Brussels, 28 Apr 2004
Microsoft officially opened its European Microsoft Innovation Centre (EMIC) in Germany on 26 April, representing an effort to collaborate with European universities and business on projects orientated more towards basic science than development.
The establishment of the research centre, which took place earlier this year, makes the company eligible to take part in EU funded projects.
In a statement, Microsoft explained that 'EMIC was created to participate in European research and development [R&D], which responds to the EC's call for additional private investment to reach the goal of the Lisbon agenda: to become the most competitive knowledge-based economy in the world by 2010.'
EMIC, which is based in Aachen, will conduct research into web services, security and private technologies and wireless technology. It will focus on three areas, namely: enterprise computing, embedded devices and the extended home.
The centre currently has 12 scientists from seven different European countries, with another eight to be recruited soon. A Microsoft spokesperson explained in an interview that these are scientists and not product developers. 'The real differentiator is that it's collaborative,' he said.
He added that the aim of EMIC is to incorporate their work into commercial projects. 'The collective efforts will ultimately transfer into products that resolve high-priority issues for citizens and businesses in Europe.'
'The European Microsoft Innovation Centre (EMIC) is unique for Microsoft in terms of a research centre in the sense that it's about incubating technology and about collaborating with other third parties, such as academia and industry partners,' said Jean-Philippe Courtois, Microsoft's Chief Executive for Europe, the Middle East and Africa (EMEA).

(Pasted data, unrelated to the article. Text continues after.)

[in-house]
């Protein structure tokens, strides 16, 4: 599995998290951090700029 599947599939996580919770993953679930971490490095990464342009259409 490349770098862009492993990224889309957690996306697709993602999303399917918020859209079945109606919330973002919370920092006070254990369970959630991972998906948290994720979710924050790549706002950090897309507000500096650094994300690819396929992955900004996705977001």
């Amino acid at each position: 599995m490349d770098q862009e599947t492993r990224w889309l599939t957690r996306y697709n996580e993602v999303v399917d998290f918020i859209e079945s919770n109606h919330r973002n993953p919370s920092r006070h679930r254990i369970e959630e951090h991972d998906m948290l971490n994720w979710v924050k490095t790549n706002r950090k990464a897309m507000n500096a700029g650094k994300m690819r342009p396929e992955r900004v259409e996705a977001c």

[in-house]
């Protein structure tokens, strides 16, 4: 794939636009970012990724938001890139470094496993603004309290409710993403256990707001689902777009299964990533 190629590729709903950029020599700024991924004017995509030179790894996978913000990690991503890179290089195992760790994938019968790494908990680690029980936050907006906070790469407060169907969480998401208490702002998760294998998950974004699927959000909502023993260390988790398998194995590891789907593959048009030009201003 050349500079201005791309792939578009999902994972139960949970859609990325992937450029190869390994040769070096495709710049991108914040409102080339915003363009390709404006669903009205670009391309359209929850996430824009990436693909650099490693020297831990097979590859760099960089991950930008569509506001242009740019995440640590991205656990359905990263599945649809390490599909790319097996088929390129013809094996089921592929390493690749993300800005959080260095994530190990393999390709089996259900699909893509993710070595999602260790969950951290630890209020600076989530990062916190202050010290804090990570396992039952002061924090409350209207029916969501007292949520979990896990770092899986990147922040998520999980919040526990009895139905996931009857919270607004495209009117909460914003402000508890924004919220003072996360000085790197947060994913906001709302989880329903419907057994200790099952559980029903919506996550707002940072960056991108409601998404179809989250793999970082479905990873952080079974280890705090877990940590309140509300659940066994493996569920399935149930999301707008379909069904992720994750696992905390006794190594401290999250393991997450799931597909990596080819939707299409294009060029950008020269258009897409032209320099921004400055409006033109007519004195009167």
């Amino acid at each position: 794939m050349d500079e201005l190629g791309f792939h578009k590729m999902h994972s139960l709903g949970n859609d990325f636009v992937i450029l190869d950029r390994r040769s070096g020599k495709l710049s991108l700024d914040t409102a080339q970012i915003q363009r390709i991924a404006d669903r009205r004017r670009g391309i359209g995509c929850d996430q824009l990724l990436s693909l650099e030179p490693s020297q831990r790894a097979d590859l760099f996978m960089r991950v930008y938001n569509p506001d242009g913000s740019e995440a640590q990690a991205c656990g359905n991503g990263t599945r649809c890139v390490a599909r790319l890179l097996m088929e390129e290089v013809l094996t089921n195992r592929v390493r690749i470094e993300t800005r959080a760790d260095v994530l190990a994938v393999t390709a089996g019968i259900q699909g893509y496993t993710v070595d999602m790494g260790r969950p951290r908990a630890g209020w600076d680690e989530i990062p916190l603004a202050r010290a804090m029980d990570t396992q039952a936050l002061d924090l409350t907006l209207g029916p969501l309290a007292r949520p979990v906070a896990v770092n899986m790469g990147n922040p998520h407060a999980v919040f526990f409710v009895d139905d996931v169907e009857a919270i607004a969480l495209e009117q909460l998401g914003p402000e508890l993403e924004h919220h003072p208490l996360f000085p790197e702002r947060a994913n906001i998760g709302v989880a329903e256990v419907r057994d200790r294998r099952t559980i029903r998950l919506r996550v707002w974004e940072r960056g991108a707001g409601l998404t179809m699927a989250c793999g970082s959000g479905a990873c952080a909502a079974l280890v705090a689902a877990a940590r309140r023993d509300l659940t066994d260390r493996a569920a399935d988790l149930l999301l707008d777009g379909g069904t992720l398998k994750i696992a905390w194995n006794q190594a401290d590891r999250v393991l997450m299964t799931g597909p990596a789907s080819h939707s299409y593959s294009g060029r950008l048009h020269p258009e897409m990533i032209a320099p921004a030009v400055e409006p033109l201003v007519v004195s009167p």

Industry partners, universities and provincial governments are already participating in the EMIC effort and Microsoft is looking into collaborative efforts with the German government.
EMIC is already participating in projects funded under the Sixth Framework Programme (FP6). For example, it is involved in a healthcare project called 'Cocoon', aimed at creating network communities within healthcare systems while improving risk-management approaches.
Other projects involve web services for e-health, e-learning, security and privacy and network technologies. 'This is an extension of our research development capabilities in Europe,' Mr Courtois said. 'It is an extra commitment on our side to be part of the development community in Europe.'
According to Mr Courtois, Microsoft has one of the highest R&D budgets in the industry, investing 20 per cent of its revenue, nearly seven billion dollars worldwide in 2004, in R&D.